Buchanan Hall, #D180
October 25, 2023, 01:30 PM to 03:30 PM
Economists have long recognized the importance of human capital in economic growth. In this series of papers, I study how various institutions of human capital formation affected economic development in a variety of contexts prior to 1900. These include both formal institutions of human capital formation such as universities and informal institutions such as apprenticeships.
The first chapter examines the role of European universities during the late Middle Ages and early modern eras, starting with the creation of the University of Bologna in the late 12th century. These “formal” institutions of human capital focused on the teaching of law and supplied the civil service and justice systems of their home cities with trained legists. I find that cities which hosted universities had faster population growth than similar cities without universities, suggesting that universities were associated with higher levels of economic development.
The second chapter contrasts the formal university with an informal human capital institution—the English apprenticeship. Though England was the cradle of Europe’s industrialization, it had far fewer universities per capita than peer nations on the continent. However, it had a well-developed system of apprenticeship which some scholars have theorized was the main means of human capital incubation and transmission during the Industrial Revolution. English cities with more apprenticeships during the 18th century tended to have a greater degree of labor force specialization in the mid-19th century.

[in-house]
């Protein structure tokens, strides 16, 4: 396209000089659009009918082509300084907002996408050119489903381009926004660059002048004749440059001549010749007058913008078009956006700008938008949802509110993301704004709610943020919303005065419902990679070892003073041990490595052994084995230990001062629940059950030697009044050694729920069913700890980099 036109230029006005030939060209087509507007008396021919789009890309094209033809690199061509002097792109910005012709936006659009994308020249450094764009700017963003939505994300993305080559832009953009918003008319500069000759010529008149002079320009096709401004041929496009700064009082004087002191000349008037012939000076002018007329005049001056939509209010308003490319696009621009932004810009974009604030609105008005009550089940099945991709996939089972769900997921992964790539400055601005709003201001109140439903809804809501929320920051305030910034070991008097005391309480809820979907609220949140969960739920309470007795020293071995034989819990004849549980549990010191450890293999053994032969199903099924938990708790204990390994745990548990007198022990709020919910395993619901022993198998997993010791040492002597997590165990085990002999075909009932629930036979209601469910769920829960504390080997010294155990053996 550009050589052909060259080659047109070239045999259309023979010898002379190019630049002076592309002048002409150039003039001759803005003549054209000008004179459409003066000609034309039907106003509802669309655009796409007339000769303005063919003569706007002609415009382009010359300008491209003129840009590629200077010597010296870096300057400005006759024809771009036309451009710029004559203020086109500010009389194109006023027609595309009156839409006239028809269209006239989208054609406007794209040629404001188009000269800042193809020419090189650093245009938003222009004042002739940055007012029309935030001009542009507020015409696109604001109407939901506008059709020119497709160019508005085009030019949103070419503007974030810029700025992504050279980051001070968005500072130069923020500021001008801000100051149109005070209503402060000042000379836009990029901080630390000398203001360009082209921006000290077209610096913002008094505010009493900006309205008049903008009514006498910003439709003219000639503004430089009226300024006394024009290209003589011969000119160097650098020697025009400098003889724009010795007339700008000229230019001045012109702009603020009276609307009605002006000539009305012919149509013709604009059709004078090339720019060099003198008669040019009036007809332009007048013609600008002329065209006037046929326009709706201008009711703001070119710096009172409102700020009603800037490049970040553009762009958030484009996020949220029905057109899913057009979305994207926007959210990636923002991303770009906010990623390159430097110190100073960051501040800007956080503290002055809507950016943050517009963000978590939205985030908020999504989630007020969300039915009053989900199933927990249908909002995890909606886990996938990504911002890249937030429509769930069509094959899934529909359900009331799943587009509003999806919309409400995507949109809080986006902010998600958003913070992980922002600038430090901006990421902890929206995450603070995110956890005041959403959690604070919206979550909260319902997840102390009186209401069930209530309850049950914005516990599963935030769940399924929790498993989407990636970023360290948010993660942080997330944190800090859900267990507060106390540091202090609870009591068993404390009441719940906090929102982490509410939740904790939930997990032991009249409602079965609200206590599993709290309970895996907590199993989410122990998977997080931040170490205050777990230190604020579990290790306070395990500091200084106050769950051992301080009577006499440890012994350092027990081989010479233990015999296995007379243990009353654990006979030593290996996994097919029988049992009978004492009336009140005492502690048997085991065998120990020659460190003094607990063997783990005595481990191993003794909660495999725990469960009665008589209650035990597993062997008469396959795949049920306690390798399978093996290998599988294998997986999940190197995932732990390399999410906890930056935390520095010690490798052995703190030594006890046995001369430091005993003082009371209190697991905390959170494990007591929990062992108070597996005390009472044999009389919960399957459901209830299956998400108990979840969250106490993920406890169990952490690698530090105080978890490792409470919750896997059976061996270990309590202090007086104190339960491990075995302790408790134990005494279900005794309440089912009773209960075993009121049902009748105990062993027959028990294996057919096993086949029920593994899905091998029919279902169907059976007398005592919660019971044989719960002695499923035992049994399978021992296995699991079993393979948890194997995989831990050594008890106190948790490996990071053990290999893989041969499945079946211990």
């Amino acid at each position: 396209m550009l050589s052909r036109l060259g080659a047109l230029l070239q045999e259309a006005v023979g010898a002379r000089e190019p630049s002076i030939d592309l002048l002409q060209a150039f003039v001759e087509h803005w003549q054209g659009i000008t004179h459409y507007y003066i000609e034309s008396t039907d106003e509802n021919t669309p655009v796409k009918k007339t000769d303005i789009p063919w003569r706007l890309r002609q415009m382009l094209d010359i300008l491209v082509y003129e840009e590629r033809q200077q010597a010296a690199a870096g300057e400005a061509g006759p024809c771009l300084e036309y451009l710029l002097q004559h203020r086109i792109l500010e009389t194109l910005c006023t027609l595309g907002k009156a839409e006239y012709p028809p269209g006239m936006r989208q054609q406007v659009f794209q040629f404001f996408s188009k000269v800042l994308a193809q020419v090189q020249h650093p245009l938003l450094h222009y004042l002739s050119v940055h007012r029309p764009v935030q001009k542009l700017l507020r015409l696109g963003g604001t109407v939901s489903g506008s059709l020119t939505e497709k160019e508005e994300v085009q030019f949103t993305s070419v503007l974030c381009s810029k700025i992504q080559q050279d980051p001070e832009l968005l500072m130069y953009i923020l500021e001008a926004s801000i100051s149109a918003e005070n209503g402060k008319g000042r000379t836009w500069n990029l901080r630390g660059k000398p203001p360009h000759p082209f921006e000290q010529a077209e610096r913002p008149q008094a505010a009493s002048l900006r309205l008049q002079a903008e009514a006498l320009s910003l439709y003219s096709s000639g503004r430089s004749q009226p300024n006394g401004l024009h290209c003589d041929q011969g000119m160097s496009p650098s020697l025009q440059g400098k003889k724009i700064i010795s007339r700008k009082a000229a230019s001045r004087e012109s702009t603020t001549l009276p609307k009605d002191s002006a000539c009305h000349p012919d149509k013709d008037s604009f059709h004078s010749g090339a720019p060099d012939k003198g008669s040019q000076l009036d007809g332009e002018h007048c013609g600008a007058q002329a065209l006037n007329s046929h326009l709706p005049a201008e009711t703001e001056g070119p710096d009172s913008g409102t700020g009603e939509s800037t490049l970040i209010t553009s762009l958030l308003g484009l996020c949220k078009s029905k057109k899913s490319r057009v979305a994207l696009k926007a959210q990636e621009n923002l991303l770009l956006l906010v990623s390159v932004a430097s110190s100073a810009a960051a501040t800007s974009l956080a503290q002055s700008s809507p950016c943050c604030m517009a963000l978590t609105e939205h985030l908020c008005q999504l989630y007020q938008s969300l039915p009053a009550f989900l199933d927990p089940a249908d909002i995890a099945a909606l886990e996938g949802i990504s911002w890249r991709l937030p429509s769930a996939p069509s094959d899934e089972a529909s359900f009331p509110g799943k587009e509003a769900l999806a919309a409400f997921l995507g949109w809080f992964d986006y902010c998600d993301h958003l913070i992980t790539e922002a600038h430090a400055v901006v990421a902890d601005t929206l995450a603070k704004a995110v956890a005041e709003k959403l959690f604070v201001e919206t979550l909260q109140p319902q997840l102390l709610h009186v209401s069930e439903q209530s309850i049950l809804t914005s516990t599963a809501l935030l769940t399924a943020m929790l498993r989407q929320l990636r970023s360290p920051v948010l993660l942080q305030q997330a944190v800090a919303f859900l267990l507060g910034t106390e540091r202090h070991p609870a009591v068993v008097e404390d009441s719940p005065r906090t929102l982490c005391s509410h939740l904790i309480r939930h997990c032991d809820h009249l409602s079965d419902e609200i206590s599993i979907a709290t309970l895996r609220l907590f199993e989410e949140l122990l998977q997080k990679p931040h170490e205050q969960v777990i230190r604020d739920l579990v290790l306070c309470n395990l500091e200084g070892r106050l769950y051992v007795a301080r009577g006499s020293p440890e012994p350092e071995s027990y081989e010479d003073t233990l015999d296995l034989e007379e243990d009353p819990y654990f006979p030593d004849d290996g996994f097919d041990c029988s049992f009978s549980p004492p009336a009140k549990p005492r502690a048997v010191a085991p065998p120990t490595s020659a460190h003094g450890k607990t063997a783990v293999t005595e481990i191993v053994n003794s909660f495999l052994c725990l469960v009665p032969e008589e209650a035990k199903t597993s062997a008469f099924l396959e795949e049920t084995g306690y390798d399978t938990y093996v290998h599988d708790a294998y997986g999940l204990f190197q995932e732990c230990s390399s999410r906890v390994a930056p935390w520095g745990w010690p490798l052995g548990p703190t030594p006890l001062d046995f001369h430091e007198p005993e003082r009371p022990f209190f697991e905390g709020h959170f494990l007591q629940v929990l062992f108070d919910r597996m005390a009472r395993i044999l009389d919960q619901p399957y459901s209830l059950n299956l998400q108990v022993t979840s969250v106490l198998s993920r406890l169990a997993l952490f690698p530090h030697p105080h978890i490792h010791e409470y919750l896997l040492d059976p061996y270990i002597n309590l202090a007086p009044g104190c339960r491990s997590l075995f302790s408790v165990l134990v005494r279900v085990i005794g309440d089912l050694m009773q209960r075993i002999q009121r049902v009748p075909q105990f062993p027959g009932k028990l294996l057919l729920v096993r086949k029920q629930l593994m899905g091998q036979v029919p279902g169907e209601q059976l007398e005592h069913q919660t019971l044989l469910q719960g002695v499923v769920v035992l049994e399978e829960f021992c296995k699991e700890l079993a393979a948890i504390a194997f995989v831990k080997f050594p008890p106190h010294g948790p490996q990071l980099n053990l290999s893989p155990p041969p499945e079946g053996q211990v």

The final chapter examines the role of the land-grant college system, which was established in the mid-19th century in the United States. In addition to their primary role of providing postsecondary education to students, these institutions added a second channel for the creation of human capital: research to boost the productivity of the nation’s farms. American counties more firmly embedded within the land-grant college network tended to have a better-educated populace and a more specialized labor force; however, counties more exposed to land-grant colleges saw no improvements in agricultural productivity.